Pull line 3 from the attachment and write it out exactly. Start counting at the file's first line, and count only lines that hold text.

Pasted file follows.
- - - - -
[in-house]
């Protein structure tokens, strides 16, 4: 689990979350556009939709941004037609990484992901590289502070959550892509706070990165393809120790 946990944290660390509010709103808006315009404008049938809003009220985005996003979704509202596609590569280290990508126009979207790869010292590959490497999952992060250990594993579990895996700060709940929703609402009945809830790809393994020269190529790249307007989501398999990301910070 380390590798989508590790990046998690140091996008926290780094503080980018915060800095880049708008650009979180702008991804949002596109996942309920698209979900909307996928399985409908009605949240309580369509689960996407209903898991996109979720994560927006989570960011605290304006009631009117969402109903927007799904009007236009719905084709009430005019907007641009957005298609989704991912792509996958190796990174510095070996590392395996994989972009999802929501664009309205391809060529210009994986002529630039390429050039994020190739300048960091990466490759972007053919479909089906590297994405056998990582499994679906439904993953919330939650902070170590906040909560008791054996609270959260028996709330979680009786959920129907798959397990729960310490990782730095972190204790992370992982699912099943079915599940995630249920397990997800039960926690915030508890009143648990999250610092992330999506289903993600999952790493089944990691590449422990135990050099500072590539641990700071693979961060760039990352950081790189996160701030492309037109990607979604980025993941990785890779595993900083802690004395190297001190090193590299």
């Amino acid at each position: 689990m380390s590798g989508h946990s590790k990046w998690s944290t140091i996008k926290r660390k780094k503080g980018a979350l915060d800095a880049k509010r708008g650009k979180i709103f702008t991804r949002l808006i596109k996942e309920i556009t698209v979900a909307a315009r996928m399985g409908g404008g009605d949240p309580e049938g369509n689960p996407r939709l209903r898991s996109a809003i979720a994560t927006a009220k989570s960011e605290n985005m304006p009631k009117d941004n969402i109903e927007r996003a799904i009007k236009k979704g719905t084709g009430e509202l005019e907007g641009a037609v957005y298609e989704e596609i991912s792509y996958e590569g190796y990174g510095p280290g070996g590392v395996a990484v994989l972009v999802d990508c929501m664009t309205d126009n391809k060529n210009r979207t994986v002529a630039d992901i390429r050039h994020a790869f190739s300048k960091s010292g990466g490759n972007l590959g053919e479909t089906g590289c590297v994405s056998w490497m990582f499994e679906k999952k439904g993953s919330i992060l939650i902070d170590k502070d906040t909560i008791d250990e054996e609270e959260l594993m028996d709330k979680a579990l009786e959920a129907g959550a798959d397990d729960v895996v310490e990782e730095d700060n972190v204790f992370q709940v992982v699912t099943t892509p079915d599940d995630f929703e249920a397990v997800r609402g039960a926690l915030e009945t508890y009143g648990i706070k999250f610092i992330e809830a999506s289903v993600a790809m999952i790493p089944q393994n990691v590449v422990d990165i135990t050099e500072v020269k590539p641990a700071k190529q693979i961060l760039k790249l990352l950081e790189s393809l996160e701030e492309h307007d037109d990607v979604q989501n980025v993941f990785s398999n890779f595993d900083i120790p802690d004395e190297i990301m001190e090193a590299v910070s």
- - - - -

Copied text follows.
């Amino acid at each position: 689990m380390s590798g989508h946990s590790k990046w998690s944290t140091i996008k926290r660390k780094k503080g980018a979350l915060d800095a880049k509010r708008g650009k979180i709103f702008t991804r949002l808006i596109k996942e309920i556009t698209v979900a909307a315009r996928m399985g409908g404008g009605d949240p309580e049938g369509n689960p996407r939709l209903r898991s996109a809003i979720a994560t927006a009220k989570s960011e605290n985005m304006p009631k009117d941004n969402i109903e927007r996003a799904i009007k236009k979704g719905t084709g009430e509202l005019e907007g641009a037609v957005y298609e989704e596609i991912s792509y996958e590569g190796y990174g510095p280290g070996g590392v395996a990484v994989l972009v999802d990508c929501m664009t309205d126009n391809k060529n210009r979207t994986v002529a630039d992901i390429r050039h994020a790869f190739s300048k960091s010292g990466g490759n972007l590959g053919e479909t089906g590289c590297v994405s056998w490497m990582f499994e679906k999952k439904g993953s919330i992060l939650i902070d170590k502070d906040t909560i008791d250990e054996e609270e959260l594993m028996d709330k979680a579990l009786e959920a129907g959550a798959d397990d729960v895996v310490e990782e730095d700060n972190v204790f992370q709940v992982v699912t099943t892509p079915d599940d995630f929703e249920a397990v997800r609402g039960a926690l915030e009945t508890y009143g648990i706070k999250f610092i992330e809830a999506s289903v993600a790809m999952i790493p089944q393994n990691v590449v422990d990165i135990t050099e500072v020269k590539p641990a700071k190529q693979i961060l760039k790249l990352l950081e790189s393809l996160e701030e492309h307007d037109d990607v979604q989501n980025v993941f990785s398999n890779f595993d900083i120790p802690d004395e190297i990301m001190e090193a590299v910070s």